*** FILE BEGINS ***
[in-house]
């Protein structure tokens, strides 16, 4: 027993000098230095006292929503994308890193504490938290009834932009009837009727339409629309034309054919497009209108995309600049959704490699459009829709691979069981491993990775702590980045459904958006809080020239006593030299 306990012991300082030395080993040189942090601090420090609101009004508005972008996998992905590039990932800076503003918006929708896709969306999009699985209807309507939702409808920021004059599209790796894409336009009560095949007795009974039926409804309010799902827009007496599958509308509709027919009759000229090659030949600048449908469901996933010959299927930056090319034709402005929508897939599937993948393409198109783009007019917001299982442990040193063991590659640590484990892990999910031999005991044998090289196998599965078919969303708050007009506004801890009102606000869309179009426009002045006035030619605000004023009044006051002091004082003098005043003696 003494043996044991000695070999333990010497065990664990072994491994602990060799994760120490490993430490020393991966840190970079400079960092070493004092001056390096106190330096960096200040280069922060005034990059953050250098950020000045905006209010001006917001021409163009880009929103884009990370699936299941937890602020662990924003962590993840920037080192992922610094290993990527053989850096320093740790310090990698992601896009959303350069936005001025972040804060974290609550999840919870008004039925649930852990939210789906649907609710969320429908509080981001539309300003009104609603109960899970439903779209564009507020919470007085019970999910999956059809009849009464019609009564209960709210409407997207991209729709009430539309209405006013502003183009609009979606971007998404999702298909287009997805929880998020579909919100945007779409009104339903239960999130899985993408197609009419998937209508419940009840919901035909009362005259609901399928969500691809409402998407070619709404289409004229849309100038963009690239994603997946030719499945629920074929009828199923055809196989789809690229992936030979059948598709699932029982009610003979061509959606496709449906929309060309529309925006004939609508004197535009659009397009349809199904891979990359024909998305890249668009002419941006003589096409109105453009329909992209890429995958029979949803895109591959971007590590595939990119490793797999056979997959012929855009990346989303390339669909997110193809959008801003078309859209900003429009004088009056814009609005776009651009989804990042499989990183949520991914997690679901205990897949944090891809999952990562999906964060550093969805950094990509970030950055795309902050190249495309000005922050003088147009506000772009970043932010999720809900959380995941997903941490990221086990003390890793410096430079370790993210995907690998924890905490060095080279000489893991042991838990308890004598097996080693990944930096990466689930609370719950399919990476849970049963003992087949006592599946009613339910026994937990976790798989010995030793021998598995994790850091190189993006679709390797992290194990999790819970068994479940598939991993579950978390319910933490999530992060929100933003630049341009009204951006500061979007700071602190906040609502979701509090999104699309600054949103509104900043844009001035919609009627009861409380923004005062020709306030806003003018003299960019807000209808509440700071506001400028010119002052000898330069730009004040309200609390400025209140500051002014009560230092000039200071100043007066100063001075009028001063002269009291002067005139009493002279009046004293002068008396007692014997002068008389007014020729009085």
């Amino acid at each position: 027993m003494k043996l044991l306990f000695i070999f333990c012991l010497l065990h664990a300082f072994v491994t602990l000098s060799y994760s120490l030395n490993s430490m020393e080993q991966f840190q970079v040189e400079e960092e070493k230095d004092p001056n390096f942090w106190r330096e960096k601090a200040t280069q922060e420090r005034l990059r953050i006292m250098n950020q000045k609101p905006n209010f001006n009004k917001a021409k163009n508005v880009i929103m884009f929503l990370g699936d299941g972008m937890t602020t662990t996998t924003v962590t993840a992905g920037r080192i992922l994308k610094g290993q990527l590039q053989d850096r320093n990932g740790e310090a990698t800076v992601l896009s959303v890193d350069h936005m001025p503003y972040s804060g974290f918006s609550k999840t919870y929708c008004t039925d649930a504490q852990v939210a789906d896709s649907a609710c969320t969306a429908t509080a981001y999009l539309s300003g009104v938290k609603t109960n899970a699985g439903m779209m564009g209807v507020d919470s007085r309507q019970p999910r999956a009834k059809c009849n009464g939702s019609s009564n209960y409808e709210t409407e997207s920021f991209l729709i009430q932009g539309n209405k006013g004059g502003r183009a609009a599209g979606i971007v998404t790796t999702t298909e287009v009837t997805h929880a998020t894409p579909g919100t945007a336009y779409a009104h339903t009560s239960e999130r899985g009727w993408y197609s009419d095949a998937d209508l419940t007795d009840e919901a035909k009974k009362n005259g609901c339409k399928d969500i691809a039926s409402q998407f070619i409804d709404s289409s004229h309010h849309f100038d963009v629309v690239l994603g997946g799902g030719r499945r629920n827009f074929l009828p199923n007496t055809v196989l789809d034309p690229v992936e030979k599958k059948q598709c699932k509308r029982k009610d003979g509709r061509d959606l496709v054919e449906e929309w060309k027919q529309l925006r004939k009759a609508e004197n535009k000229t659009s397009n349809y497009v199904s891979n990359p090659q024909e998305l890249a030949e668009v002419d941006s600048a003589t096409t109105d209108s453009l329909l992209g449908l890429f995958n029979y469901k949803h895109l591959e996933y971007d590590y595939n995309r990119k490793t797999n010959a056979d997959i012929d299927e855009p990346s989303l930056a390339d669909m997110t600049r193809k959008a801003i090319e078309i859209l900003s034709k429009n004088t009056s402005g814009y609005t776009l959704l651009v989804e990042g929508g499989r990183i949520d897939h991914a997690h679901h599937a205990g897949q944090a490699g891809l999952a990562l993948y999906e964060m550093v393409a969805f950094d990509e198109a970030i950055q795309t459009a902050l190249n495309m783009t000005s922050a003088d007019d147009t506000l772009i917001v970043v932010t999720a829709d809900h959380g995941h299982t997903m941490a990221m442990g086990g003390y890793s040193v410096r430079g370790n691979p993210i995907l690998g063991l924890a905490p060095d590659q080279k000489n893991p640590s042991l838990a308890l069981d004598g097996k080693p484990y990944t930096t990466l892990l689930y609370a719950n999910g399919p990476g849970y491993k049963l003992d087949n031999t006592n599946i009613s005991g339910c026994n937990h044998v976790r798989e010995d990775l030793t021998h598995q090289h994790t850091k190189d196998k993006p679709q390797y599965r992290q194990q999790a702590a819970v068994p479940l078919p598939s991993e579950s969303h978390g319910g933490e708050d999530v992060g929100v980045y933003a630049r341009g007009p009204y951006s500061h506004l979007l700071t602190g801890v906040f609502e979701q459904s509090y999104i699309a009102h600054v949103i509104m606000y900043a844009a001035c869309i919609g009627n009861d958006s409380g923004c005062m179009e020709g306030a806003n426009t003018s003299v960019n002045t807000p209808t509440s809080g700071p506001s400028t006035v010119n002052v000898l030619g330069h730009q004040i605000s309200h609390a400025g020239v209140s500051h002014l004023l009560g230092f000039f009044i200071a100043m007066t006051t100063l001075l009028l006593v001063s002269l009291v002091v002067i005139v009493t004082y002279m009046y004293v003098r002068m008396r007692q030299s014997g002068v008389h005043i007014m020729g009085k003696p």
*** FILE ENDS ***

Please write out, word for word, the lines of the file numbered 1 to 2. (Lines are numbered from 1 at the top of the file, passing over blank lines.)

[in-house]
């Protein structure tokens, strides 16, 4: 027993000098230095006292929503994308890193504490938290009834932009009837009727339409629309034309054919497009209108995309600049959704490699459009829709691979069981491993990775702590980045459904958006809080020239006593030299 306990012991300082030395080993040189942090601090420090609101009004508005972008996998992905590039990932800076503003918006929708896709969306999009699985209807309507939702409808920021004059599209790796894409336009009560095949007795009974039926409804309010799902827009007496599958509308509709027919009759000229090659030949600048449908469901996933010959299927930056090319034709402005929508897939599937993948393409198109783009007019917001299982442990040193063991590659640590484990892990999910031999005991044998090289196998599965078919969303708050007009506004801890009102606000869309179009426009002045006035030619605000004023009044006051002091004082003098005043003696 003494043996044991000695070999333990010497065990664990072994491994602990060799994760120490490993430490020393991966840190970079400079960092070493004092001056390096106190330096960096200040280069922060005034990059953050250098950020000045905006209010001006917001021409163009880009929103884009990370699936299941937890602020662990924003962590993840920037080192992922610094290993990527053989850096320093740790310090990698992601896009959303350069936005001025972040804060974290609550999840919870008004039925649930852990939210789906649907609710969320429908509080981001539309300003009104609603109960899970439903779209564009507020919470007085019970999910999956059809009849009464019609009564209960709210409407997207991209729709009430539309209405006013502003183009609009979606971007998404999702298909287009997805929880998020579909919100945007779409009104339903239960999130899985993408197609009419998937209508419940009840919901035909009362005259609901399928969500691809409402998407070619709404289409004229849309100038963009690239994603997946030719499945629920074929009828199923055809196989789809690229992936030979059948598709699932029982009610003979061509959606496709449906929309060309529309925006004939609508004197535009659009397009349809199904891979990359024909998305890249668009002419941006003589096409109105453009329909992209890429995958029979949803895109591959971007590590595939990119490793797999056979997959012929855009990346989303390339669909997110193809959008801003078309859209900003429009004088009056814009609005776009651009989804990042499989990183949520991914997690679901205990897949944090891809999952990562999906964060550093969805950094990509970030950055795309902050190249495309000005922050003088147009506000772009970043932010999720809900959380995941997903941490990221086990003390890793410096430079370790993210995907690998924890905490060095080279000489893991042991838990308890004598097996080693990944930096990466689930609370719950399919990476849970049963003992087949006592599946009613339910026994937990976790798989010995030793021998598995994790850091190189993006679709390797992290194990999790819970068994479940598939991993579950978390319910933490999530992060929100933003630049341009009204951006500061979007700071602190906040609502979701509090999104699309600054949103509104900043844009001035919609009627009861409380923004005062020709306030806003003018003299960019807000209808509440700071506001400028010119002052000898330069730009004040309200609390400025209140500051002014009560230092000039200071100043007066100063001075009028001063002269009291002067005139009493002279009046004293002068008396007692014997002068008389007014020729009085």